Imagine having one of the best wines in Napa Valley, but the label is so bad no one ever buys the wine. Every consumer has used a product that tasted great, cleaned as promised, delivered in quality and performance, but the label, or packaging looked awful. If your label looks bad, or performs poorly, you are hurting your brand at the point of sale. Today’s labels have to be eye-catching, engaging, meticulous in graphic design, performance and appeal because there is more competition on the shelf than ever before.
All too often companies focus on product internals at the expense of externals. A top quality performing product should be the priority of capital investment, research and development, but if it’s presented in such a way that detracts from sales there is a problem. A bad label can kill a great product.
Today, anyone with a laptop can design artwork, labels and packaging, but just because you have the ability to do so doesn’t mean it is good. It’s hard to tell a client that their spouse’s graphic design is hard to reproduce in a label, match colors, etc., but printing and packaging companies worth their work owe it to the client to be honest and act in their best interest. The client has the final say, but advising a client with integrity is better than setting them up for failure. Labels and packaging have to be functional but they are also graphic art.
Artwork and graphics is not only about the ability to print on a specific surface, or match a color, but also about shelf appeal and a brand narrative. Keep in mind the story may not be the one you think you are telling because of your label design, graphics, color, etc. artwork look and feel. In other words, your design could be working against the best of intentions.
Great digital designers create websites for mobile viewing first because the majority of people are going to be viewing a particular site on a mobile device first. Label design is similar. Make sure your design, layout and colors are designed for the label size and shape instead of designing for a computer screen and trying to work backwards. It can look great on the laptop but in the transfer to the label size objects, or fonts can be off dimensionally, poor resolution, or blurry.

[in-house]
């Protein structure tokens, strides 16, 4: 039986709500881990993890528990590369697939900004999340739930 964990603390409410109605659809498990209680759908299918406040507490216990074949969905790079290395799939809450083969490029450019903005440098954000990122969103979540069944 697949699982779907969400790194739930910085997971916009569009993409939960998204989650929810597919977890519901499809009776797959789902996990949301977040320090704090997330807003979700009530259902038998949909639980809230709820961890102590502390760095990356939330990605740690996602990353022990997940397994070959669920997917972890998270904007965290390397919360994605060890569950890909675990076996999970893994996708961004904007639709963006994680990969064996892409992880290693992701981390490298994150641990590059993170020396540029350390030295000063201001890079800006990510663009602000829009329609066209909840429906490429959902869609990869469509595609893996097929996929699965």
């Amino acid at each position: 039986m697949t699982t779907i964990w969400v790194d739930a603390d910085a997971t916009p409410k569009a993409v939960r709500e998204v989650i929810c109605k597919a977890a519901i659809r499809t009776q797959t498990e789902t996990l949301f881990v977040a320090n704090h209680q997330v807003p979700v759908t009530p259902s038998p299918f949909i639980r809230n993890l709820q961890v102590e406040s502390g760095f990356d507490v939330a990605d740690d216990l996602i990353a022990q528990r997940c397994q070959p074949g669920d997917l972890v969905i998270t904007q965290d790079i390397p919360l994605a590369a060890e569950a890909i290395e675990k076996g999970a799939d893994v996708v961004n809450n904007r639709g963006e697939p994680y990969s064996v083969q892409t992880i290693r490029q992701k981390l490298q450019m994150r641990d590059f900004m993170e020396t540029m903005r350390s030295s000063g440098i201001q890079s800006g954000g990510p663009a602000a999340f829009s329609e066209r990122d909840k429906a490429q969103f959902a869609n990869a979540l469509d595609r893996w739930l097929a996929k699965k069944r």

Also, too many details, or copy can kill a label, or packaging. Whitespace is a good thing when it is balanced with layout, color and design. The right amount of whitespace can draw the eye to the logo, or story you want to tell.
Working with a reputable and professional label printing company can help you avoid these kinds of mistakes. Images in label artwork are another potential snare. Usually high-resolution images look better than low resolution ones. Vector files (.ai, .cdr, .fh, .eps) are preferred to raster files (.jpg, .gif, .tif, .bmp) because you don’t run as much risk on definition and resolution as you do with pixelated files.
Printing companies with a professional pre-press department/team can accurately assess your proposed artwork and the printability on the substrate of the label. This can save valuable time so you are not submitting artwork that just won’t print, or look great only to have it going back and forth between the printing company and your graphic artist for changes.
At Century Printing & Packaging we have been printing labels that stick, but have great eye appeal and consistently tell your brand story. We don’t mind telling you your label sucks if it means we can help you produce something that is more appealing and a higher quality. We do labels and packaging so trust us to work with you like a partner instead of a job number.
Ben Waldrop, President
Century Printing & Packaging
Greer, SC 29651 800.344.7509